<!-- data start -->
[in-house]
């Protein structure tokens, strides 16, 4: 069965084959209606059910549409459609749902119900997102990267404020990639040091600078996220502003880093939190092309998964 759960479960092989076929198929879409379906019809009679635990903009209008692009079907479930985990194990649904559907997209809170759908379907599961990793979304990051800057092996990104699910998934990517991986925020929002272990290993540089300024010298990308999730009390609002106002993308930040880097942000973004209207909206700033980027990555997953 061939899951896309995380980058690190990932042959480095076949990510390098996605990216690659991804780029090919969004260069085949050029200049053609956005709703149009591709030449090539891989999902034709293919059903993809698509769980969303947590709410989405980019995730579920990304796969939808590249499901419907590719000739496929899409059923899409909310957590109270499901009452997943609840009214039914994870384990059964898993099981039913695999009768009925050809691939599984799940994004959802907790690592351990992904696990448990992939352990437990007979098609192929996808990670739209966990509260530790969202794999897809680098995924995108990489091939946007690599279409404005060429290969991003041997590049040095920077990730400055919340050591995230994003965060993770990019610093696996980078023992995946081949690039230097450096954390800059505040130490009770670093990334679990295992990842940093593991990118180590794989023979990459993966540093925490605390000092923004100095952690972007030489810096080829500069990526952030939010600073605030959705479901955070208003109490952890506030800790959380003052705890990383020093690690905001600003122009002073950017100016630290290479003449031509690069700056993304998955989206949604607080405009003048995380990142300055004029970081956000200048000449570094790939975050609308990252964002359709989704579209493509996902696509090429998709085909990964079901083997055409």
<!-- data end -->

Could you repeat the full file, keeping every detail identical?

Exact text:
[in-house]
């Protein structure tokens, strides 16, 4: 069965084959209606059910549409459609749902119900997102990267404020990639040091600078996220502003880093939190092309998964 759960479960092989076929198929879409379906019809009679635990903009209008692009079907479930985990194990649904559907997209809170759908379907599961990793979304990051800057092996990104699910998934990517991986925020929002272990290993540089300024010298990308999730009390609002106002993308930040880097942000973004209207909206700033980027990555997953 061939899951896309995380980058690190990932042959480095076949990510390098996605990216690659991804780029090919969004260069085949050029200049053609956005709703149009591709030449090539891989999902034709293919059903993809698509769980969303947590709410989405980019995730579920990304796969939808590249499901419907590719000739496929899409059923899409909310957590109270499901009452997943609840009214039914994870384990059964898993099981039913695999009768009925050809691939599984799940994004959802907790690592351990992904696990448990992939352990437990007979098609192929996808990670739209966990509260530790969202794999897809680098995924995108990489091939946007690599279409404005060429290969991003041997590049040095920077990730400055919340050591995230994003965060993770990019610093696996980078023992995946081949690039230097450096954390800059505040130490009770670093990334679990295992990842940093593991990118180590794989023979990459993966540093925490605390000092923004100095952690972007030489810096080829500069990526952030939010600073605030959705479901955070208003109490952890506030800790959380003052705890990383020093690690905001600003122009002073950017100016630290290479003449031509690069700056993304998955989206949604607080405009003048995380990142300055004029970081956000200048000449570094790939975050609308990252964002359709989704579209493509996902696509090429998709085909990964079901083997055409």